Judge pushes back timeline for Minnesota oil pipeline
Dec. 28, 2017
MINNEAPOLIS (AP) — A decision on whether to approve a contentious oil pipeline in northern Minnesota is being delayed so the project's environmental impact statement can be revised, an administrative law judge has ruled.
The decision from Judge Ann O'Reilly last week is a response to a Public Utilities Commission's finding that the project's impact statement was "inadequate." The PUC on Dec. 7 gave the state Commerce Department 60 days to make revisions.
Regulators had planned to decide the fate of the pipeline by April 2018, but that has now been pushed back until at least June 2018 because of the judge's ruling, Minnesota Public Radio reported.
O'Reilly called the proposed pipeline a complex project that could affect Minnesota's water and environment and that it's in the state's interest to invest "a few extra weeks now to ensure that the law is followed and a comprehensive review of the project is conducted before a final decision is rendered in this important case."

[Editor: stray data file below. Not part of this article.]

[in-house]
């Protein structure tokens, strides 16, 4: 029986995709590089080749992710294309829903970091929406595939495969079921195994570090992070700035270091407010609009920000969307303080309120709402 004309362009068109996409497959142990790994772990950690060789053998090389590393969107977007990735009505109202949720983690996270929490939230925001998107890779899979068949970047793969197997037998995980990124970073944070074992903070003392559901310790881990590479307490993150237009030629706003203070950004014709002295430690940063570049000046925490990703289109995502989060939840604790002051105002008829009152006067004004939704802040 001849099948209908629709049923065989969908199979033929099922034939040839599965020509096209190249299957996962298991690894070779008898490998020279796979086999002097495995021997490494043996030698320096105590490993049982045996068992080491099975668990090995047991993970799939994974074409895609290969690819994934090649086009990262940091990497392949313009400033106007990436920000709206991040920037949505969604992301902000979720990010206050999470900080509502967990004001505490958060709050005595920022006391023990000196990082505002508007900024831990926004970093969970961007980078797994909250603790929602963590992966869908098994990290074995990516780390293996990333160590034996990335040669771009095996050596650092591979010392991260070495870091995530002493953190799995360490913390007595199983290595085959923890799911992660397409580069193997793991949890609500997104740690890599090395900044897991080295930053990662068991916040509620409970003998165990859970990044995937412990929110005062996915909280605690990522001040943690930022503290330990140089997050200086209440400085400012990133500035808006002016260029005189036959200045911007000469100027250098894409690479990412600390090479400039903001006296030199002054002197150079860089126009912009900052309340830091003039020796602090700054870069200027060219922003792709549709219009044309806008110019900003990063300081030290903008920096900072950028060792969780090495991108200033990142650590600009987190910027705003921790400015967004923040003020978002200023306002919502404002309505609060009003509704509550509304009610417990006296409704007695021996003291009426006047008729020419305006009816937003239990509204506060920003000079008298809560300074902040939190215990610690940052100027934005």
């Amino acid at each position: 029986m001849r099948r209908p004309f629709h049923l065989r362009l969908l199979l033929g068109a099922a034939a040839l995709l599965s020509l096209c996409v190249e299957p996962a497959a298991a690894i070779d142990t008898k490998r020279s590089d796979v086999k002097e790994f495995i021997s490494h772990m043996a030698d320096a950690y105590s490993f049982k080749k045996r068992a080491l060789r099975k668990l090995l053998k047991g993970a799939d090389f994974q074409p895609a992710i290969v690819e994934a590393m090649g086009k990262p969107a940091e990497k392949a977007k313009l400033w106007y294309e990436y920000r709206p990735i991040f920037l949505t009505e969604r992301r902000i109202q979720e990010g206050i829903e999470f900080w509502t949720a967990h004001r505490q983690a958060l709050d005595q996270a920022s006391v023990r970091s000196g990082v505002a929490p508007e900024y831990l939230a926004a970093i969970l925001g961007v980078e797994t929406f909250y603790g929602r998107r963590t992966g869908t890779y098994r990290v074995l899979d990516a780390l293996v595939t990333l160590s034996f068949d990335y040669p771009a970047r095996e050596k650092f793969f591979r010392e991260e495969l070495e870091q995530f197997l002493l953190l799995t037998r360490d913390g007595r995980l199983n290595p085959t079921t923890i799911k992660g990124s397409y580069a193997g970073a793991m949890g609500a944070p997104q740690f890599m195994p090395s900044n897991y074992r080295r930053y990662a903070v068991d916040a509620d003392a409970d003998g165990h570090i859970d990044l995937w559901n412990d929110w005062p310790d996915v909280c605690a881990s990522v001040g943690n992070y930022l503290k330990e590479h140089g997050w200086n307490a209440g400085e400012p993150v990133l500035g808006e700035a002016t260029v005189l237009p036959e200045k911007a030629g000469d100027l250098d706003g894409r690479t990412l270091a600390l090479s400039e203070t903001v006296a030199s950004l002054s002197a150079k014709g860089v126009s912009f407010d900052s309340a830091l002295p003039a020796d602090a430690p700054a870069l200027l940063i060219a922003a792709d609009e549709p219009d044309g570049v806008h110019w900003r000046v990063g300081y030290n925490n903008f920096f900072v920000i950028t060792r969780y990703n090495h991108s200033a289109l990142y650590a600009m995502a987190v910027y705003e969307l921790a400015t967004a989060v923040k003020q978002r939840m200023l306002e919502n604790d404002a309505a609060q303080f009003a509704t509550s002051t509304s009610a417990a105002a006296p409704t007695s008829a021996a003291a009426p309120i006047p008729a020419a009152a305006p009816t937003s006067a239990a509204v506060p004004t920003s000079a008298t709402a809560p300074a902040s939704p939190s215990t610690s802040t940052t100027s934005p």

Calgary-based Enbridge Energy wants to replace its 1960s-era Line 3 crude oil pipeline across northern Minnesota. One of the required revisions in the impact statement is how an alternative route would be changed to avoid sensitive topography in southeastern Minnesota.
The PUC will decide whether to approve the pipeline after the judge makes a recommendation, which initially was expected to happen by March 30. But O'Reilly said she wanted to give all parties time to respond to the revised impact statement once it's issued.
Enbridge spokeswoman Shannon Gustafson said the company is disappointed by the ruling because the needed revisions were "very simple follow-ups."
But pipeline opponents welcomed the ruling.
"It is the responsibility of our government to adequately understand and weigh the environmental and cultural impacts of a project like this when making a decision," said Margaret Levin, state director for the Sierra Club North Star Chapter.